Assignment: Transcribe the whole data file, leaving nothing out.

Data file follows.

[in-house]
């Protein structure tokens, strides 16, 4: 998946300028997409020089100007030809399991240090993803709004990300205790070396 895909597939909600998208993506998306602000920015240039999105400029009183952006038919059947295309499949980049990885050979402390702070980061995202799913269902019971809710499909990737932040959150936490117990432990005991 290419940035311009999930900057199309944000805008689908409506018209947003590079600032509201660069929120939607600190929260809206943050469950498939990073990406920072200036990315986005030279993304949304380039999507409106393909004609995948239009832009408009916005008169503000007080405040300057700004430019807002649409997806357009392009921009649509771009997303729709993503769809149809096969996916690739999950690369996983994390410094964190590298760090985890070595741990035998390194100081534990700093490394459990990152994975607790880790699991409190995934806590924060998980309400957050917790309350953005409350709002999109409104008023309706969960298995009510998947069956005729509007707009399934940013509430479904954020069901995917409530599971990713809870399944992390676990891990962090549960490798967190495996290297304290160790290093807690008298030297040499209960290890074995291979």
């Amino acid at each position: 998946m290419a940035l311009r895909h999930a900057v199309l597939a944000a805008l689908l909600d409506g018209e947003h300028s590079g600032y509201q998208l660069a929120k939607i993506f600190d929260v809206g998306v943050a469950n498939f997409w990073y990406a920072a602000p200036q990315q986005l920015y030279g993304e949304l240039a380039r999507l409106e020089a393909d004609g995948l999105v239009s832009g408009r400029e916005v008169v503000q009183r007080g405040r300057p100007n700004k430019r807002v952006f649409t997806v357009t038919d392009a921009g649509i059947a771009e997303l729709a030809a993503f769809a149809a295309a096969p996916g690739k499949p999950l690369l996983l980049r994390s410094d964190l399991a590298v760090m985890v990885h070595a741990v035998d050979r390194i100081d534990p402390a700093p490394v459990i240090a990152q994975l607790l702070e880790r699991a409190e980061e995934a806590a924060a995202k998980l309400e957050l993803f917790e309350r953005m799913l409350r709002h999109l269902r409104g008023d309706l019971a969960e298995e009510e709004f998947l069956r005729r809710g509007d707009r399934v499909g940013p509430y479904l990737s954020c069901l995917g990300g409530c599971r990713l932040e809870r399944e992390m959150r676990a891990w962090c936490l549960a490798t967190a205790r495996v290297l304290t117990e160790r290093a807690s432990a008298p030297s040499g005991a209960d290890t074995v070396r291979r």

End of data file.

[in-house]
């Protein structure tokens, strides 16, 4: 998946300028997409020089100007030809399991240090993803709004990300205790070396 895909597939909600998208993506998306602000920015240039999105400029009183952006038919059947295309499949980049990885050979402390702070980061995202799913269902019971809710499909990737932040959150936490117990432990005991 290419940035311009999930900057199309944000805008689908409506018209947003590079600032509201660069929120939607600190929260809206943050469950498939990073990406920072200036990315986005030279993304949304380039999507409106393909004609995948239009832009408009916005008169503000007080405040300057700004430019807002649409997806357009392009921009649509771009997303729709993503769809149809096969996916690739999950690369996983994390410094964190590298760090985890070595741990035998390194100081534990700093490394459990990152994975607790880790699991409190995934806590924060998980309400957050917790309350953005409350709002999109409104008023309706969960298995009510998947069956005729509007707009399934940013509430479904954020069901995917409530599971990713809870399944992390676990891990962090549960490798967190495996290297304290160790290093807690008298030297040499209960290890074995291979």
């Amino acid at each position: 998946m290419a940035l311009r895909h999930a900057v199309l597939a944000a805008l689908l909600d409506g018209e947003h300028s590079g600032y509201q998208l660069a929120k939607i993506f600190d929260v809206g998306v943050a469950n498939f997409w990073y990406a920072a602000p200036q990315q986005l920015y030279g993304e949304l240039a380039r999507l409106e020089a393909d004609g995948l999105v239009s832009g408009r400029e916005v008169v503000q009183r007080g405040r300057p100007n700004k430019r807002v952006f649409t997806v357009t038919d392009a921009g649509i059947a771009e997303l729709a030809a993503f769809a149809a295309a096969p996916g690739k499949p999950l690369l996983l980049r994390s410094d964190l399991a590298v760090m985890v990885h070595a741990v035998d050979r390194i100081d534990p402390a700093p490394v459990i240090a990152q994975l607790l702070e880790r699991a409190e980061e995934a806590a924060a995202k998980l309400e957050l993803f917790e309350r953005m799913l409350r709002h999109l269902r409104g008023d309706l019971a969960e298995e009510e709004f998947l069956r005729r809710g509007d707009r399934v499909g940013p509430y479904l990737s954020c069901l995917g990300g409530c599971r990713l932040e809870r399944e992390m959150r676990a891990w962090c936490l549960a490798t967190a205790r495996v290297l304290t117990e160790r290093a807690s432990a008298p030297s040499g005991a209960d290890t074995v070396r291979r």